Getting down to pragmatics, wargaming simply must relate more closely to the fight and become more relevant for war fighters. A mistaken impression exists that educational wargames, in particular, are just for students in PME courses. Not so. All war fighters can and should benefit greatly from experience with wargaming. Currently, however, users complain about the artificiality of wargames. Unfortunately, they are often correct. Wargames are a waste of time and effort if they don't reflect reality and if they are artificially engineered toward a "desired" outcome. Wargaming students, whether from numbered air forces or PME schools, are no fools-they expect legitimacy. Tremendous potential value lies in the legitimate intellectual exploration of doctrinal issues, new concepts of operations, aspects of information warfare, ways of apportioning and allocating high-demand/low-density assets, and other leading-edge concerns that wargaming can address. However, playing the same tired scenarios, based on outdated attrition algorithms, year after year negates the very utility of wargaming. But the opportunity to address new concerns with new gaming is immense.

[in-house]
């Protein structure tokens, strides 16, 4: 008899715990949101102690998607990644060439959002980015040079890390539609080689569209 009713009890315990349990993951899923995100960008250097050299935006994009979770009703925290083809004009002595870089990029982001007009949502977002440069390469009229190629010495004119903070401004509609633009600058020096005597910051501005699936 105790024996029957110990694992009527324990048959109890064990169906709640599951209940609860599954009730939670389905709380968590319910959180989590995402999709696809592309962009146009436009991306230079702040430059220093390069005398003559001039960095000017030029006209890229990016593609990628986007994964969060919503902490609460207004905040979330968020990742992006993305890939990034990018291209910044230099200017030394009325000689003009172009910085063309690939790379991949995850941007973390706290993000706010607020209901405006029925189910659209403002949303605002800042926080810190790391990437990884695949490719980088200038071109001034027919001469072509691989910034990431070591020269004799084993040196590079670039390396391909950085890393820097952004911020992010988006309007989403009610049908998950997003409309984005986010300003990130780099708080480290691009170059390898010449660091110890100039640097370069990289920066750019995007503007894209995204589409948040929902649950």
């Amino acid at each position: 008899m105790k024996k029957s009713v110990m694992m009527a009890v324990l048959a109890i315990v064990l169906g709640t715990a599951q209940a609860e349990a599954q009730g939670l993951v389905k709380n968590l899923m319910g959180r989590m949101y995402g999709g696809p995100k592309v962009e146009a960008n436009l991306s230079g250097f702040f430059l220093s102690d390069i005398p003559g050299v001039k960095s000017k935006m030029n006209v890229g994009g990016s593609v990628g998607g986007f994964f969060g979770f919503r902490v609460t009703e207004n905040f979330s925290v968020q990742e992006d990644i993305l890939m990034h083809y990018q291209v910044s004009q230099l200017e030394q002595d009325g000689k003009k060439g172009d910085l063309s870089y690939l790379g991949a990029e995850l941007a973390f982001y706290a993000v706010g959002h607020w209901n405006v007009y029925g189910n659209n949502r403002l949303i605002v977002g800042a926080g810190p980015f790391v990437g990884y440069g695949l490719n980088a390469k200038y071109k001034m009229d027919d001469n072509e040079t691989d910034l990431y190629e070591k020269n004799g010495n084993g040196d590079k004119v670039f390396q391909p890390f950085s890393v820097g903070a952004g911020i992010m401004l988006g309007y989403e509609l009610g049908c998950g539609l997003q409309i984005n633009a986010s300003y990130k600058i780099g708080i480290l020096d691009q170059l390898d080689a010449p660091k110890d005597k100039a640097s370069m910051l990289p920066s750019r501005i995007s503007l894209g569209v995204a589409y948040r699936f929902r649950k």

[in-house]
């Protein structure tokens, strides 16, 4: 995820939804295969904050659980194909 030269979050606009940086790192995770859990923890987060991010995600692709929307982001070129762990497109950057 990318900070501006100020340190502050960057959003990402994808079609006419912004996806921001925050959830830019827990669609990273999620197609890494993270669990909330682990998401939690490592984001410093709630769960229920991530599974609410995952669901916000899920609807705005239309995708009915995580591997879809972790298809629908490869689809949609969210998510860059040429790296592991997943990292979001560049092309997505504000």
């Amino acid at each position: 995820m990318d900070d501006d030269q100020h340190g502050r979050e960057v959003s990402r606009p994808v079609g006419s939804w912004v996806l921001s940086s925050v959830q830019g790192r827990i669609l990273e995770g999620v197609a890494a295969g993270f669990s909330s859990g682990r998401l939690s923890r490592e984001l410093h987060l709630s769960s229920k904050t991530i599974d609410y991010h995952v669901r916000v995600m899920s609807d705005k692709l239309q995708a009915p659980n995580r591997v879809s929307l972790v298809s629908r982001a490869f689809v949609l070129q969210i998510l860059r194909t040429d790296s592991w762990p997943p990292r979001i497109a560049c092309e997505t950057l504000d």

For example, the Air Force sees the air operations center (AOC) as a weapon system. As such, it needs capable people there to help plan and execute the air portion of the campaign. Yet, many personnel arrive at AOCs with insufficient knowledge, experience, or decision-making ability. AOC strategy and plans divisions do not have longer-range wargaming efforts. Therefore, gaming centers should work this problem with realistic scenarios and facilities that can accurately depict and exercise the process from objectives to assessment. Although wargaming is certainly not a weapon system, it can help portray one accurately. Again, the human element is key. The AOC uses machines, but it depends upon people as decision makers.
Critics will still try to argue that this confuses training with education. Certainly, aspects of learning how to operate in an AOC are purely a matter of training. But such training does not have to isolate itself from educational needs. In other words, we must ask such important questions as, What role does wargaming play in the education and training of AOC personnel? Our wargaming centers should then execute the process involved with that answer.